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Jessica Ireju: Building in Silence

Start affirming yourself positively; being kinder to your flaws, mistakes and heartbreaks. Start practising self care, whatever that is to you. Declutter; let go of that one dress you haven’t worn in years, don’t worry, you’ll always have new dresses. Start being a better friend. Pick up your phone and call your friends; ask them how they’re holding up.

Jessica Ireju

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I’ve been staring at the blank screen for at least 10 minutes. Let me just come right out and say it: I don’t know what to write about. There, I said it.

Forgive me, today, my thoughts are all over the place but I’ll try not to lose you in them. So stick with me. Writing is like most creative passions – the work is done in silence, behind the scenes before sharing with an audience. For me, they are often fragmented phrases tucked in journal pages, words scribbled on notepads and typed on email draft folders. But today is different; I’ll just write straight from the heart because my tangled feelings refuse to come un-knot in crisp words. Worse still, I can hear my thoughts so loudly.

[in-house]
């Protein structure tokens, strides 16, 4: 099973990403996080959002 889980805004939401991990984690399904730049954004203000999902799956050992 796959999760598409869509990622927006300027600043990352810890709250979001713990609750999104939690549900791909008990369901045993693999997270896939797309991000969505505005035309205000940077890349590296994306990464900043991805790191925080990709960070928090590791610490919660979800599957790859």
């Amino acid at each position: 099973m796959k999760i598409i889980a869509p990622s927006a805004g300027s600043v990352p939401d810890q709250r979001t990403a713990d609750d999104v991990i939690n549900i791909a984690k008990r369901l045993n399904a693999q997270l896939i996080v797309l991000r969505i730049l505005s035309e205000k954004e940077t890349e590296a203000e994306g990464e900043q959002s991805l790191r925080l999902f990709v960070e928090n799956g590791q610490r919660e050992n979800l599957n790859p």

I’ve been unable to write lately but it’s not because there’s nothing to write about. On the contrary, with the news of the Coronavirus  dominating headlines around the world, there’s a whole lot to write about. The global COVID-19 pandemic is an entire story we are all watching unfold while hoping for a happy ending. The lockdown has caused a pause to the hustle and bustle of life, not a gentle halt but a loud, screeching stop. It has bridged the self-imposed distance between us and our thoughts. The sweet escape from our doubts, fears and excuses now eludes us.

In the past, we could lose ourselves in our jobs, communities and even relationships but not anymore. It has forced us to confront our feelings in the last couple of weeks. With social distancing being the most effective way of curbing the spread of the virus, it’s robbed us of our crutch. There’s no excuse for not starting that project you keep telling everyone you’ll work on when you have more free time now. You’re realizing that it was not a question of spending a longer time on phone calls with your partner but that you’re in the wrong relationship; both of you have nothing to say to each other. If you’re like me, you’ve realized that what your sister has been saying is true: you have a problem with procrastination. There’s nothing to distract you from your life (well, there’s social media but even that is losing its appeal, at least for me). It’s reminded us that we do not have control over everything, just ourselves.